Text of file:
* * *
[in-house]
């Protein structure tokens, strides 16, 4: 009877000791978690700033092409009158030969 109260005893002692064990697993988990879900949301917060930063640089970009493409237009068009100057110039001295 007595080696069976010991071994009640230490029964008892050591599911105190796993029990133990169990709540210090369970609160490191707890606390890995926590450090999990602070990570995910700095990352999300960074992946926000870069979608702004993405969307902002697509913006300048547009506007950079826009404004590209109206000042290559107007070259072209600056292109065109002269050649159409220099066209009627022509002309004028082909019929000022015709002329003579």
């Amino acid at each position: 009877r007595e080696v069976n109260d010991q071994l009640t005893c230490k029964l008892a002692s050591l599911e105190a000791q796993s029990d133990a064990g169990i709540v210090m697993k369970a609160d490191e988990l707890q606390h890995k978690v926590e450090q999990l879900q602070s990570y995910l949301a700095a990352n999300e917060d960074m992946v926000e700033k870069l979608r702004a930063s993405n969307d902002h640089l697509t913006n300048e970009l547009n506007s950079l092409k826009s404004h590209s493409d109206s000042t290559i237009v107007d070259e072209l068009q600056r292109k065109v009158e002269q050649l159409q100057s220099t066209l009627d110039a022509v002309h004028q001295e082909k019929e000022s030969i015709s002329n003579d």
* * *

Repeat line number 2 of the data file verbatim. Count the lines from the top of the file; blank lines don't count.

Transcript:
């Protein structure tokens, strides 16, 4: 009877000791978690700033092409009158030969 109260005893002692064990697993988990879900949301917060930063640089970009493409237009068009100057110039001295 007595080696069976010991071994009640230490029964008892050591599911105190796993029990133990169990709540210090369970609160490191707890606390890995926590450090999990602070990570995910700095990352999300960074992946926000870069979608702004993405969307902002697509913006300048547009506007950079826009404004590209109206000042290559107007070259072209600056292109065109002269050649159409220099066209009627022509002309004028082909019929000022015709002329003579």